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 There are no in vivo data on the toxicokinetics of hexamethylcyclotrisiloxane (D3; CAS no. 541-05-9; EC No. 208-765-4). The majority of the following summary has therefore been prepared based on validated predictions of the physicochemical properties of the substance itself and its hydrolysis products. D3 is a low melting point solid with low water solubility and fairly high log Kow. It hydrolyses rapidly, initially to L3-diol (CAS No. 3663-50-1) and finally to dimethylsilanediol (DMSD, CAS No. 1066-42-8; EC No. 213-915-7). Exposure may occur via the inhalation or dermal routes. Exposure may be to either the parent substance or the hydrolysis products.







 Oral exposure is not expected for this industrial substance. 

When oral exposure takes place it can be assumed, except for the most extreme of insoluble substances, that uptake through intestinal walls into the blood occurs. Uptake from intestines can be assumed to be possible for all substances that have appreciable solubility in water or lipid. Other mechanisms by which substances can be absorbed in the gastrointestinal tract include the passage of small water-soluble molecules (molecular weight up to around 200) through aqueous pores or carriage of such molecules across membranes with the bulk passage of water (Renwick, 1993).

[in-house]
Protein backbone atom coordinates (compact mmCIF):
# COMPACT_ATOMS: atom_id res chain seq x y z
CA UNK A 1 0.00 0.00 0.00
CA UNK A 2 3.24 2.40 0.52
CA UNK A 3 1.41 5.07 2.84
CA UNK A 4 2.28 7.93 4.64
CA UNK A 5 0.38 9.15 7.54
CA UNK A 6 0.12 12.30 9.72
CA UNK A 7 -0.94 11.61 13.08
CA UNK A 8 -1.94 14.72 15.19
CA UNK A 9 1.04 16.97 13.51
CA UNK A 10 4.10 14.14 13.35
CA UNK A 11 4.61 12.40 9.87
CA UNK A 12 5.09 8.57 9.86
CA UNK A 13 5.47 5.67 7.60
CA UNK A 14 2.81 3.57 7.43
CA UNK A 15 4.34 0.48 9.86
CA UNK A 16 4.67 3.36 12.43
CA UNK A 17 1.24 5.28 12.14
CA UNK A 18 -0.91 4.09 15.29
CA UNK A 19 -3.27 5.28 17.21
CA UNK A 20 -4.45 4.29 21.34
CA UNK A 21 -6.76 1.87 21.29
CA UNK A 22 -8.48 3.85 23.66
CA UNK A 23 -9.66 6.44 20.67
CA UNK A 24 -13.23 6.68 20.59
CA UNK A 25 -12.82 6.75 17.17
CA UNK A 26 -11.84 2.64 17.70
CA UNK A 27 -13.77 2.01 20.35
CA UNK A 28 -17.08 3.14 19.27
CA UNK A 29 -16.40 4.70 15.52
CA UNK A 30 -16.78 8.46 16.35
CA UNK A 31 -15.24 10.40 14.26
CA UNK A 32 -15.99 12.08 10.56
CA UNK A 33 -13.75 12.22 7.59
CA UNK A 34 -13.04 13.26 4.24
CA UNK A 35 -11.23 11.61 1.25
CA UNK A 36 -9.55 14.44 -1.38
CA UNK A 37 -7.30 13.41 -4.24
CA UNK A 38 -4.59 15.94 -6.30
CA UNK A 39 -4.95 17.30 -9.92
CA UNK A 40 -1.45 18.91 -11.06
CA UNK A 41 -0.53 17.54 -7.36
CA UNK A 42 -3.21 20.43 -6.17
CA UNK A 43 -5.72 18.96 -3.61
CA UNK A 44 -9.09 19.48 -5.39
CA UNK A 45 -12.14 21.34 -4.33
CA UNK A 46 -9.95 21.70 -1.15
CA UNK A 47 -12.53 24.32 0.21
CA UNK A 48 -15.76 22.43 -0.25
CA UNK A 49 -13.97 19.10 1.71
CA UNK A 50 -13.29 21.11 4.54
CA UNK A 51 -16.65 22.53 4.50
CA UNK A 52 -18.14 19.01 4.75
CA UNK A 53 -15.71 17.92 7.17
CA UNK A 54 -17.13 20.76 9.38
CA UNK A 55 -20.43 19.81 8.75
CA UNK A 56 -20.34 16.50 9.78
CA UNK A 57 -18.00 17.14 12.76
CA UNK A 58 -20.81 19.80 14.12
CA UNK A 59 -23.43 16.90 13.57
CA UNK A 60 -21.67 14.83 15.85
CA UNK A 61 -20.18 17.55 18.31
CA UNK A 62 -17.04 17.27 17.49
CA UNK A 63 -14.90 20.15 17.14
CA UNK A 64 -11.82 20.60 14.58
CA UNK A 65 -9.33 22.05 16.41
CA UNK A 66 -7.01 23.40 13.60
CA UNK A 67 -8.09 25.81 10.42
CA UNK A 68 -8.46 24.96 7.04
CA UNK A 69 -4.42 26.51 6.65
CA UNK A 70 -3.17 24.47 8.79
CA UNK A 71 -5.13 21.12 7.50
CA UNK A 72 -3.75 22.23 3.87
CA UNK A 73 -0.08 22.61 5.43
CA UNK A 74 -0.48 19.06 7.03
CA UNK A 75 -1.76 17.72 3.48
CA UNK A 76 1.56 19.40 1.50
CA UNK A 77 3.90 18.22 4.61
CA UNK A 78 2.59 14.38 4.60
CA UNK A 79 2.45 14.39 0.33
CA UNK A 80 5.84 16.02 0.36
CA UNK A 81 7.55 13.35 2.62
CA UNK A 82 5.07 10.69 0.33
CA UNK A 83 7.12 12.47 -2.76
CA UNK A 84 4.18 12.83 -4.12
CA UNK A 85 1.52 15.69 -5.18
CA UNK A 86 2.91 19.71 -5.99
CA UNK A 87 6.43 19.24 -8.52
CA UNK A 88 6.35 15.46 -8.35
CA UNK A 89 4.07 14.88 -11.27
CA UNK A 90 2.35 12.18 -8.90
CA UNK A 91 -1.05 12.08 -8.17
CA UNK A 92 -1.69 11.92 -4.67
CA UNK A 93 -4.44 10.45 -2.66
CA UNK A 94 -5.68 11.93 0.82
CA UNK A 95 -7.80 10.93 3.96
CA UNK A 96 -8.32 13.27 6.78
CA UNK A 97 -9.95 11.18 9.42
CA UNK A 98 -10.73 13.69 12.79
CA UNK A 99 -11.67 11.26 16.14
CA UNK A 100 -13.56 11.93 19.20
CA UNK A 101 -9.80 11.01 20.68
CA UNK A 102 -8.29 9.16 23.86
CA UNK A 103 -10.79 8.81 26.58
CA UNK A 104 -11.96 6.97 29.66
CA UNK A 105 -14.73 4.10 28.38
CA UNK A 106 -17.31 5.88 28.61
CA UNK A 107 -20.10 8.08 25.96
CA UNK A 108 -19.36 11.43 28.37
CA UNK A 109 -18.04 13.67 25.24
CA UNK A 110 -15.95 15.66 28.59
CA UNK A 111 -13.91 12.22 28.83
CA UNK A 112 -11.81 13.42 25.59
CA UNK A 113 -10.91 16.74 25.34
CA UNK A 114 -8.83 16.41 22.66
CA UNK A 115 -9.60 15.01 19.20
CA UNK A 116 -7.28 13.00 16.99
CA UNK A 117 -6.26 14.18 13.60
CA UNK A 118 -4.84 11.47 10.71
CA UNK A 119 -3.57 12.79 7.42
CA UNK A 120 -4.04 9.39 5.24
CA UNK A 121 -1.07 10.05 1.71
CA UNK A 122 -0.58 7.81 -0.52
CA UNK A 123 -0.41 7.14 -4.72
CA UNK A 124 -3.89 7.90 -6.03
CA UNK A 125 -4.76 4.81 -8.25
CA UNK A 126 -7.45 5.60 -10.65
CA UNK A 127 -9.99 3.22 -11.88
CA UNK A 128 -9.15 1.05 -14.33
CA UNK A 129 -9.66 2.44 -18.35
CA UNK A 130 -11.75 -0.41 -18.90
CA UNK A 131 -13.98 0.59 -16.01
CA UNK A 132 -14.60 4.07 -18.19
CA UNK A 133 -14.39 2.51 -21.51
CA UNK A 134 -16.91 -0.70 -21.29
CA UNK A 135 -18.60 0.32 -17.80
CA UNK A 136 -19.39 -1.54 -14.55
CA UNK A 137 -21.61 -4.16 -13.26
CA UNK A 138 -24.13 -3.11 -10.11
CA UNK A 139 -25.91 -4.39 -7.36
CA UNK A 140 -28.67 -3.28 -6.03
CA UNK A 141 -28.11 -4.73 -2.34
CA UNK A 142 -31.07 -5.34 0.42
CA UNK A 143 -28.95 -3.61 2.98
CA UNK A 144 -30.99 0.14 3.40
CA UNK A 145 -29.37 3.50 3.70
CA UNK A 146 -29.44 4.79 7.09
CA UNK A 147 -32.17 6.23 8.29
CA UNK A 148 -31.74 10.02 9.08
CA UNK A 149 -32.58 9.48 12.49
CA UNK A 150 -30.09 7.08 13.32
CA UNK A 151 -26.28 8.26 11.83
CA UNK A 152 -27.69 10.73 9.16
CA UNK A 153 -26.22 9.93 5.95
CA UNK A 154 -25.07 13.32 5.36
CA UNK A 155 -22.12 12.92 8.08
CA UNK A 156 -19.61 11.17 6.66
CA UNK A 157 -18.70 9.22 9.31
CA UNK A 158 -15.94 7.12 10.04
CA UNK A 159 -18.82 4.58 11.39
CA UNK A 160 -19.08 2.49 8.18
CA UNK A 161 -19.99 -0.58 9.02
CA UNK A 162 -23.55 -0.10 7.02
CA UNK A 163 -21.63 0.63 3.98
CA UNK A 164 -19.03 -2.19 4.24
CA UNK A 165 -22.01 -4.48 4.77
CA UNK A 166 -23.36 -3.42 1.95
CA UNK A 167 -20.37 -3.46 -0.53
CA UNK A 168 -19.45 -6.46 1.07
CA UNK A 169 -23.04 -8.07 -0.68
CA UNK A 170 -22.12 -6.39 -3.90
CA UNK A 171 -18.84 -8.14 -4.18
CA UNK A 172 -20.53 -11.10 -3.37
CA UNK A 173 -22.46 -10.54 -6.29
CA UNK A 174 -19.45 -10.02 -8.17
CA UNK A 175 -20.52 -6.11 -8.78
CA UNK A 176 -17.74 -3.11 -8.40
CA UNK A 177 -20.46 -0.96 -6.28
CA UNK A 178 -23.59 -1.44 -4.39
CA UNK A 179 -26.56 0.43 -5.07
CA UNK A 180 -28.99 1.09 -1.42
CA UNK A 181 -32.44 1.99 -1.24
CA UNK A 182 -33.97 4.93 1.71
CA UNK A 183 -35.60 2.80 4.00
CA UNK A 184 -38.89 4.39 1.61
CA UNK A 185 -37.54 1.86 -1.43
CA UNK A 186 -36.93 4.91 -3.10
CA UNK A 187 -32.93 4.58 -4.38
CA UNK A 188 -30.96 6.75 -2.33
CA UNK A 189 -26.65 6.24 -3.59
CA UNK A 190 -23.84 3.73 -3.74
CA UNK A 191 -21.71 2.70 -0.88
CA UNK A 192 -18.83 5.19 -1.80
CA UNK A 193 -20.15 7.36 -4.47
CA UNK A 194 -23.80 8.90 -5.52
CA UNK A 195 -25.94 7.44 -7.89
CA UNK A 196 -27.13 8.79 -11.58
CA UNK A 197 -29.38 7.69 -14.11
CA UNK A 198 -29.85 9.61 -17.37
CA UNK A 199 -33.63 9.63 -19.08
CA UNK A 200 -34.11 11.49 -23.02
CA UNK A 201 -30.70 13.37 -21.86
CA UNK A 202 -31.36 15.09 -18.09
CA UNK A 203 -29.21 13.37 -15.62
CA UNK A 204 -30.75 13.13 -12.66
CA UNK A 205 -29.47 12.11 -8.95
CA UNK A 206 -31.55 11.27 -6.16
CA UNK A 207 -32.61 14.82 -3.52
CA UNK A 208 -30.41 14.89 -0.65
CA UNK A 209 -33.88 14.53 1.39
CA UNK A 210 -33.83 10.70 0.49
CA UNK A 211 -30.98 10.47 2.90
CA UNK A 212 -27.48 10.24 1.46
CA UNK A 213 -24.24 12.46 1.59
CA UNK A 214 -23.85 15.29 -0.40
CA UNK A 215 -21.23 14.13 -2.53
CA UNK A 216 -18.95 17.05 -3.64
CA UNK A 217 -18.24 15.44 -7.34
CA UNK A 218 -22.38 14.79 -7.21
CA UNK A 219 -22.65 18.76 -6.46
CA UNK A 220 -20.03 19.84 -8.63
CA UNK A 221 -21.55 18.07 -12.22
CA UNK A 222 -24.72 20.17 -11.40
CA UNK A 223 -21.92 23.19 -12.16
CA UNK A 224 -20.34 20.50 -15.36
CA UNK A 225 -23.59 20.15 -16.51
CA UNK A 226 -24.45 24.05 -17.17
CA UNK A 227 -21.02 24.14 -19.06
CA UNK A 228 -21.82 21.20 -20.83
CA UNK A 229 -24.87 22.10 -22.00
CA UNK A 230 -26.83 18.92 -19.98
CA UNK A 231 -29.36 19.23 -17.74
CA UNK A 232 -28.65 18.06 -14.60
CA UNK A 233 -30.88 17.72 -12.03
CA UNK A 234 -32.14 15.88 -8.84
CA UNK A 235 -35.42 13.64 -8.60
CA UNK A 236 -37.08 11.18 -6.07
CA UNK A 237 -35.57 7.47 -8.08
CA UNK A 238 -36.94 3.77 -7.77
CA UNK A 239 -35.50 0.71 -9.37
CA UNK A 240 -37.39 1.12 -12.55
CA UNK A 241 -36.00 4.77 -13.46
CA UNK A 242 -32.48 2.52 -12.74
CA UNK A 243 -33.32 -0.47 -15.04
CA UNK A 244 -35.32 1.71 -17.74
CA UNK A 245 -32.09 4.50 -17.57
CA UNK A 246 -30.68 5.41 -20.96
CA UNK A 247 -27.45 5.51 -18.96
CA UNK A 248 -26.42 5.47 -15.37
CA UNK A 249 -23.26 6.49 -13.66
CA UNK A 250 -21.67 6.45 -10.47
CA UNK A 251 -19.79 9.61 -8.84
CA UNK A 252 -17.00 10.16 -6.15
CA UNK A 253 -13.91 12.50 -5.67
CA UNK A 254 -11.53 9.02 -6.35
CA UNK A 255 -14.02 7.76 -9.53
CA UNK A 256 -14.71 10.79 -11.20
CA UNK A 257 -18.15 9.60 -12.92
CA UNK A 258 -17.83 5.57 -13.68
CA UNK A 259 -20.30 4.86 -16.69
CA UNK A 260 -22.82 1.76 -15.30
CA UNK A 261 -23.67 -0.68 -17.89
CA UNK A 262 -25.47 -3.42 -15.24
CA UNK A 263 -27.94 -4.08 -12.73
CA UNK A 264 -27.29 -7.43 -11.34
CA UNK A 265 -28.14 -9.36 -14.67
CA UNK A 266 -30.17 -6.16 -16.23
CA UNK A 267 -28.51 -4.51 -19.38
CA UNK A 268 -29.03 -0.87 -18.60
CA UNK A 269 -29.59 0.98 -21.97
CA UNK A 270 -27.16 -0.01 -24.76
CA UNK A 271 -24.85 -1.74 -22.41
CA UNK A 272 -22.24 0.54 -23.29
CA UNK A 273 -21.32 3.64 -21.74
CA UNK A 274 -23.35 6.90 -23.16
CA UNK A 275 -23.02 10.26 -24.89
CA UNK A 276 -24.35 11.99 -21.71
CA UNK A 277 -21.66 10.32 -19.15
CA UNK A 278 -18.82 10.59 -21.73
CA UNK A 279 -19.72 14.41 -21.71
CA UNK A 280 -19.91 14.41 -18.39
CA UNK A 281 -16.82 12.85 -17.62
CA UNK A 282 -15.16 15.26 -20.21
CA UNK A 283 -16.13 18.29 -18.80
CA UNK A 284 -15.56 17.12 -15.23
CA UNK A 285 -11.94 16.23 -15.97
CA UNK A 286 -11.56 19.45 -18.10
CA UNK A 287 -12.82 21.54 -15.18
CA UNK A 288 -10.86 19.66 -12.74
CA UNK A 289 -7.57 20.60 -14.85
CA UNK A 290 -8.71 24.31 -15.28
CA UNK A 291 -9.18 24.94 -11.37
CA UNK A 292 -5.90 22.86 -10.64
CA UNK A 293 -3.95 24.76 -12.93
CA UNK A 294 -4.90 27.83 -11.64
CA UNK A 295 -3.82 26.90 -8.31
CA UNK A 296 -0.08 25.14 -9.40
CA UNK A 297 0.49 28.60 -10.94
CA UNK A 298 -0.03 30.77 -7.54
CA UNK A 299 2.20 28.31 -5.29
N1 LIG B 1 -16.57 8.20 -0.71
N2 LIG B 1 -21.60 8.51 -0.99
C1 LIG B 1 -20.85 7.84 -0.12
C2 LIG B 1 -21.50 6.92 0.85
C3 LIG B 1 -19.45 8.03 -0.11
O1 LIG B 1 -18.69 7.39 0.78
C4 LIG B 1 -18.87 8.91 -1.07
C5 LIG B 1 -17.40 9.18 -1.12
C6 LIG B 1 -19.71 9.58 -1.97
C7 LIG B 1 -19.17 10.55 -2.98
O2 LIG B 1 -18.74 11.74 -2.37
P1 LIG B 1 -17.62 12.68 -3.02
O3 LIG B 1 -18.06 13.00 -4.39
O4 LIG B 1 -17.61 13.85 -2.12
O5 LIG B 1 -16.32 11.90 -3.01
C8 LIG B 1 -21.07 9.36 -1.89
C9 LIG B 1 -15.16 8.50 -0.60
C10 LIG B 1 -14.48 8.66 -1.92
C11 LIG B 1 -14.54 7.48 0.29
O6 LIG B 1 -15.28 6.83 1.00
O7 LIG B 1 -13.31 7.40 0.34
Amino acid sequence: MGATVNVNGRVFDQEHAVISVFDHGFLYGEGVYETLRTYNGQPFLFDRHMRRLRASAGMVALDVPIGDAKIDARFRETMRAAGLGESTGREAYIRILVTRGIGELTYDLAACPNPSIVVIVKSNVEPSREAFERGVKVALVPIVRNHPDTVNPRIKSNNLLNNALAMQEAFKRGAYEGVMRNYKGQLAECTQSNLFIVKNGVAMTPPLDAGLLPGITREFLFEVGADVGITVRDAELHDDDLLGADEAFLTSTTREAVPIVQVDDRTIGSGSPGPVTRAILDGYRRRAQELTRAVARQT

Therefore, if oral exposure did occur, although the molecular weight of hexamethylcyclotrisiloxane (248.4) is above the favourable range, the water solubility of 1.6 mg/l would favour absorption, so some exposure by this route is probable. Similarly, the intermediate hydrolysis product, L3-diol, is water soluble (1700 mg/L at 25°C) and has a molecular weight of approximately 240.48 g/mol, so should oral exposure occur some systemic exposure will occur also.


The final hydrolysis product, dimethylsilanediol, meets both of these criteria (solubility 1700 mg/L at 25°C and molecular weight of approximately 92.17 g/mol) so should oral exposure occur it is reasonable to assume systemic exposure will occur also.



The fat solubility and therefore potential dermal penetration of a substance can be estimated by using the water solubility and log Kow values. Substances with log Kow values between 1 and 4 favour dermal absorption (values between 2 and 3 are optimal) particularly if water solubility is high.

At 35°C and pH 5.5 (relevant for dermal exposure), the hydrolysis half-life for D3 is expected to be between the values for pH 4 (~45 seconds) and pH 7 (~8.5 minutes). Thus, where exposure occurs over the duration of a working day exposure to the parent and hydrolysis products is expected. While the log Kow (4.4) of D3 is potentially favourable for dermal absorption, its water solubility (1.6 mg/l) suggests that there will be limited partitioning from the stratum corneum into the epidermis, and therefore only low dermal absorption. D3 is also likely to evaporate from the skin, thus reducing absorption further. 

The intermediate hydrolysis product, L3-diol, has estimated water solubility (1700 mg/l at 25°C) and log Kow (1.8) values which suggest that it will be moderately absorbed through the skin.